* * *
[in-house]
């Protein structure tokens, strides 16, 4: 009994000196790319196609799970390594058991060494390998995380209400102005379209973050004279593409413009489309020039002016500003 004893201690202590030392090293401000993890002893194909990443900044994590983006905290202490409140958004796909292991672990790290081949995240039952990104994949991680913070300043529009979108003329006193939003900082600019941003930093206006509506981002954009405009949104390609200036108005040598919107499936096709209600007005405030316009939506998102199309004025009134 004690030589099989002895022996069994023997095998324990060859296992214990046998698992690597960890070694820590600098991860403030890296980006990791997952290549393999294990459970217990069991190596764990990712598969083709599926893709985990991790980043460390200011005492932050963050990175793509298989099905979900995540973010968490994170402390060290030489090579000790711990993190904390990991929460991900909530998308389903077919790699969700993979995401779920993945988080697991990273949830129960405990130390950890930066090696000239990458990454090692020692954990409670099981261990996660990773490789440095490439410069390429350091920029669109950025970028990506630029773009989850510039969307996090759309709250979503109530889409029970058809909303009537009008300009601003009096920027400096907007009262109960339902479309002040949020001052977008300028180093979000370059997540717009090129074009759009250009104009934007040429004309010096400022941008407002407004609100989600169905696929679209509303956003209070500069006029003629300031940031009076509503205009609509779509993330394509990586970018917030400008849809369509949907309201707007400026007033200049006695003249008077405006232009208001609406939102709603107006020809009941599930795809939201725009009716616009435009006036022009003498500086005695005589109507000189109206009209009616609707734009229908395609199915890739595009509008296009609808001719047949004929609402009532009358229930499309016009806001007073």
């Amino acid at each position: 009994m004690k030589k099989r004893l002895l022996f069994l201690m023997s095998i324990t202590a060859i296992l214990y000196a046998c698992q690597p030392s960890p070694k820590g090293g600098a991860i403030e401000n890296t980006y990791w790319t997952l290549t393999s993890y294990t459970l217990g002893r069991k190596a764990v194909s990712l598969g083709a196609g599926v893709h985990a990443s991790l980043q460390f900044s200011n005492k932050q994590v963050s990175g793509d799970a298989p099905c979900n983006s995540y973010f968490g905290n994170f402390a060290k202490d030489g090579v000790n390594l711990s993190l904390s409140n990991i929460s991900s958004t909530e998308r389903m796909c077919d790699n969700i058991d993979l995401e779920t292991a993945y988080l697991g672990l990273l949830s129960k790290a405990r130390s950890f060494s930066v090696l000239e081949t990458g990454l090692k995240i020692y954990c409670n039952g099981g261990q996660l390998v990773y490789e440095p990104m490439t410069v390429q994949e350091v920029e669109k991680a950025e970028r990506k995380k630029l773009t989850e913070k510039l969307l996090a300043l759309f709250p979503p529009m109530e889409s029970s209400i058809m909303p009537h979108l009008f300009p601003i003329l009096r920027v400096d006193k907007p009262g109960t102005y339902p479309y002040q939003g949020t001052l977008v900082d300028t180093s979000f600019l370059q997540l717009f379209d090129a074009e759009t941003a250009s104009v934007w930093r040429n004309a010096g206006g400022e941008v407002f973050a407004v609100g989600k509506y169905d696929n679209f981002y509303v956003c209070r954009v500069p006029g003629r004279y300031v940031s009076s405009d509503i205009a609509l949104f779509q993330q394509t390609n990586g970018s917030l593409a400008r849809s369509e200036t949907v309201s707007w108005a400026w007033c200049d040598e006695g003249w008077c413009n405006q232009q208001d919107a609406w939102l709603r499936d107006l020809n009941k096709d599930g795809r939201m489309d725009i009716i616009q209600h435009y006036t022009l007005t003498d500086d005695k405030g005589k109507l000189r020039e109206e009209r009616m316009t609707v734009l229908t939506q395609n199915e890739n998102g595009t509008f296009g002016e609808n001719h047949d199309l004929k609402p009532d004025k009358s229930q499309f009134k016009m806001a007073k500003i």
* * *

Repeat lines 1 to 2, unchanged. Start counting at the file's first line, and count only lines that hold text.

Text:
[in-house]
């Protein structure tokens, strides 16, 4: 009994000196790319196609799970390594058991060494390998995380209400102005379209973050004279593409413009489309020039002016500003 004893201690202590030392090293401000993890002893194909990443900044994590983006905290202490409140958004796909292991672990790290081949995240039952990104994949991680913070300043529009979108003329006193939003900082600019941003930093206006509506981002954009405009949104390609200036108005040598919107499936096709209600007005405030316009939506998102199309004025009134 004690030589099989002895022996069994023997095998324990060859296992214990046998698992690597960890070694820590600098991860403030890296980006990791997952290549393999294990459970217990069991190596764990990712598969083709599926893709985990991790980043460390200011005492932050963050990175793509298989099905979900995540973010968490994170402390060290030489090579000790711990993190904390990991929460991900909530998308389903077919790699969700993979995401779920993945988080697991990273949830129960405990130390950890930066090696000239990458990454090692020692954990409670099981261990996660990773490789440095490439410069390429350091920029669109950025970028990506630029773009989850510039969307996090759309709250979503109530889409029970058809909303009537009008300009601003009096920027400096907007009262109960339902479309002040949020001052977008300028180093979000370059997540717009090129074009759009250009104009934007040429004309010096400022941008407002407004609100989600169905696929679209509303956003209070500069006029003629300031940031009076509503205009609509779509993330394509990586970018917030400008849809369509949907309201707007400026007033200049006695003249008077405006232009208001609406939102709603107006020809009941599930795809939201725009009716616009435009006036022009003498500086005695005589109507000189109206009209009616609707734009229908395609199915890739595009509008296009609808001719047949004929609402009532009358229930499309016009806001007073």